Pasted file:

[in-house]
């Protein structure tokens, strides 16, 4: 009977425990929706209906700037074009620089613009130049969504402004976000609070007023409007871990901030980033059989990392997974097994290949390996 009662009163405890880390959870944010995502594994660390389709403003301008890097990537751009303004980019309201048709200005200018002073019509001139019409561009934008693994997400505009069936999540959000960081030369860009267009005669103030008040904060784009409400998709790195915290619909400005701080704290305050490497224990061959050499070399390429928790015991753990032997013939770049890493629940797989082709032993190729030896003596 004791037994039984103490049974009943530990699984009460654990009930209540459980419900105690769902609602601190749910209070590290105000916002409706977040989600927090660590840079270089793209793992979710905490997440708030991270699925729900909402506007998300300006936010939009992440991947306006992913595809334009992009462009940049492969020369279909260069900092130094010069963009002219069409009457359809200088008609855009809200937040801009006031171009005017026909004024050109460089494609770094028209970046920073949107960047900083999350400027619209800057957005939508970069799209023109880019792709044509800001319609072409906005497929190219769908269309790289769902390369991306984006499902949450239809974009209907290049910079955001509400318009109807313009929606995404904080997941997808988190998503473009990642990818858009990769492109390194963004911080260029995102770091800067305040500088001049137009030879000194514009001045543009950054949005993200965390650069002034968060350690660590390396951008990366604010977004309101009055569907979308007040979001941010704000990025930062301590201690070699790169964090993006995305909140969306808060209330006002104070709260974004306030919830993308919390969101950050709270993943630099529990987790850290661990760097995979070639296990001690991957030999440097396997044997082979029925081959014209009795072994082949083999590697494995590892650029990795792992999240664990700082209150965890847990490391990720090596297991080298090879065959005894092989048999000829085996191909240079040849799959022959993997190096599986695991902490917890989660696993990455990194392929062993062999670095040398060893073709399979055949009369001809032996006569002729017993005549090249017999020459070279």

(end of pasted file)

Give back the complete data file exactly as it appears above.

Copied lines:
[in-house]
């Protein structure tokens, strides 16, 4: 009977425990929706209906700037074009620089613009130049969504402004976000609070007023409007871990901030980033059989990392997974097994290949390996 009662009163405890880390959870944010995502594994660390389709403003301008890097990537751009303004980019309201048709200005200018002073019509001139019409561009934008693994997400505009069936999540959000960081030369860009267009005669103030008040904060784009409400998709790195915290619909400005701080704290305050490497224990061959050499070399390429928790015991753990032997013939770049890493629940797989082709032993190729030896003596 004791037994039984103490049974009943530990699984009460654990009930209540459980419900105690769902609602601190749910209070590290105000916002409706977040989600927090660590840079270089793209793992979710905490997440708030991270699925729900909402506007998300300006936010939009992440991947306006992913595809334009992009462009940049492969020369279909260069900092130094010069963009002219069409009457359809200088008609855009809200937040801009006031171009005017026909004024050109460089494609770094028209970046920073949107960047900083999350400027619209800057957005939508970069799209023109880019792709044509800001319609072409906005497929190219769908269309790289769902390369991306984006499902949450239809974009209907290049910079955001509400318009109807313009929606995404904080997941997808988190998503473009990642990818858009990769492109390194963004911080260029995102770091800067305040500088001049137009030879000194514009001045543009950054949005993200965390650069002034968060350690660590390396951008990366604010977004309101009055569907979308007040979001941010704000990025930062301590201690070699790169964090993006995305909140969306808060209330006002104070709260974004306030919830993308919390969101950050709270993943630099529990987790850290661990760097995979070639296990001690991957030999440097396997044997082979029925081959014209009795072994082949083999590697494995590892650029990795792992999240664990700082209150965890847990490391990720090596297991080298090879065959005894092989048999000829085996191909240079040849799959022959993997190096599986695991902490917890989660696993990455990194392929062993062999670095040398060893073709399979055949009369001809032996006569002729017993005549090249017999020459070279």